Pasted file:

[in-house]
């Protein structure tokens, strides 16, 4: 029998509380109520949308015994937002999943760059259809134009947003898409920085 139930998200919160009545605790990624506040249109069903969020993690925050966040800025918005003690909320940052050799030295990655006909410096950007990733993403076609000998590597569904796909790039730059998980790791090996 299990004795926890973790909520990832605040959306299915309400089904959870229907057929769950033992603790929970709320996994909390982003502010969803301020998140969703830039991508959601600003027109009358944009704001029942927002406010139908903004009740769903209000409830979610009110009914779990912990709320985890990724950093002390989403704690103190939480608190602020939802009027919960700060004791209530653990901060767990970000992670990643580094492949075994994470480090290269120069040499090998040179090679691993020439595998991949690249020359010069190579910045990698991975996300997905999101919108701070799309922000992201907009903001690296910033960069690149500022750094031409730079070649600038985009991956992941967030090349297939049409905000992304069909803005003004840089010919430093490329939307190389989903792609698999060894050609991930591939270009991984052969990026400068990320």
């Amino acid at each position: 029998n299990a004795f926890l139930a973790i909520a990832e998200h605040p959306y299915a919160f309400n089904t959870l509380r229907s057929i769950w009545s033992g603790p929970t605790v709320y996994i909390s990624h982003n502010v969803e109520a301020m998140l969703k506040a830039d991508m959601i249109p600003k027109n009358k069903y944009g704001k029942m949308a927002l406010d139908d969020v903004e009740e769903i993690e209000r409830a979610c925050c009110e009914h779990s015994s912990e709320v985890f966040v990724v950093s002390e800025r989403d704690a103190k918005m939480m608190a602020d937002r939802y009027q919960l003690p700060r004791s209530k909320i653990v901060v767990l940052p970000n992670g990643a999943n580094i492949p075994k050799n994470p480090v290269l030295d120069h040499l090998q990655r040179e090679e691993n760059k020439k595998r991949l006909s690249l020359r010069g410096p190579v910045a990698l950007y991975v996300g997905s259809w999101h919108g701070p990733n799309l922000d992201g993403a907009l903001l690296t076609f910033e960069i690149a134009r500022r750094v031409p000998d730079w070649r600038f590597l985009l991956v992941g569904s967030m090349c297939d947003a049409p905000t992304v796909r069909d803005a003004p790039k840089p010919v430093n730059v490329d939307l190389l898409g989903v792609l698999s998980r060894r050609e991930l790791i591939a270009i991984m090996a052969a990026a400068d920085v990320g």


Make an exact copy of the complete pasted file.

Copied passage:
[in-house]
């Protein structure tokens, strides 16, 4: 029998509380109520949308015994937002999943760059259809134009947003898409920085 139930998200919160009545605790990624506040249109069903969020993690925050966040800025918005003690909320940052050799030295990655006909410096950007990733993403076609000998590597569904796909790039730059998980790791090996 299990004795926890973790909520990832605040959306299915309400089904959870229907057929769950033992603790929970709320996994909390982003502010969803301020998140969703830039991508959601600003027109009358944009704001029942927002406010139908903004009740769903209000409830979610009110009914779990912990709320985890990724950093002390989403704690103190939480608190602020939802009027919960700060004791209530653990901060767990970000992670990643580094492949075994994470480090290269120069040499090998040179090679691993020439595998991949690249020359010069190579910045990698991975996300997905999101919108701070799309922000992201907009903001690296910033960069690149500022750094031409730079070649600038985009991956992941967030090349297939049409905000992304069909803005003004840089010919430093490329939307190389989903792609698999060894050609991930591939270009991984052969990026400068990320």
């Amino acid at each position: 029998n299990a004795f926890l139930a973790i909520a990832e998200h605040p959306y299915a919160f309400n089904t959870l509380r229907s057929i769950w009545s033992g603790p929970t605790v709320y996994i909390s990624h982003n502010v969803e109520a301020m998140l969703k506040a830039d991508m959601i249109p600003k027109n009358k069903y944009g704001k029942m949308a927002l406010d139908d969020v903004e009740e769903i993690e209000r409830a979610c925050c009110e009914h779990s015994s912990e709320v985890f966040v990724v950093s002390e800025r989403d704690a103190k918005m939480m608190a602020d937002r939802y009027q919960l003690p700060r004791s209530k909320i653990v901060v767990l940052p970000n992670g990643a999943n580094i492949p075994k050799n994470p480090v290269l030295d120069h040499l090998q990655r040179e090679e691993n760059k020439k595998r991949l006909s690249l020359r010069g410096p190579v910045a990698l950007y991975v996300g997905s259809w999101h919108g701070p990733n799309l922000d992201g993403a907009l903001l690296t076609f910033e960069i690149a134009r500022r750094v031409p000998d730079w070649r600038f590597l985009l991956v992941g569904s967030m090349c297939d947003a049409p905000t992304v796909r069909d803005a003004p790039k840089p010919v430093n730059v490329d939307l190389l898409g989903v792609l698999s998980r060894r050609e991930l790791i591939a270009i991984m090996a052969a990026a400068d920085v990320g």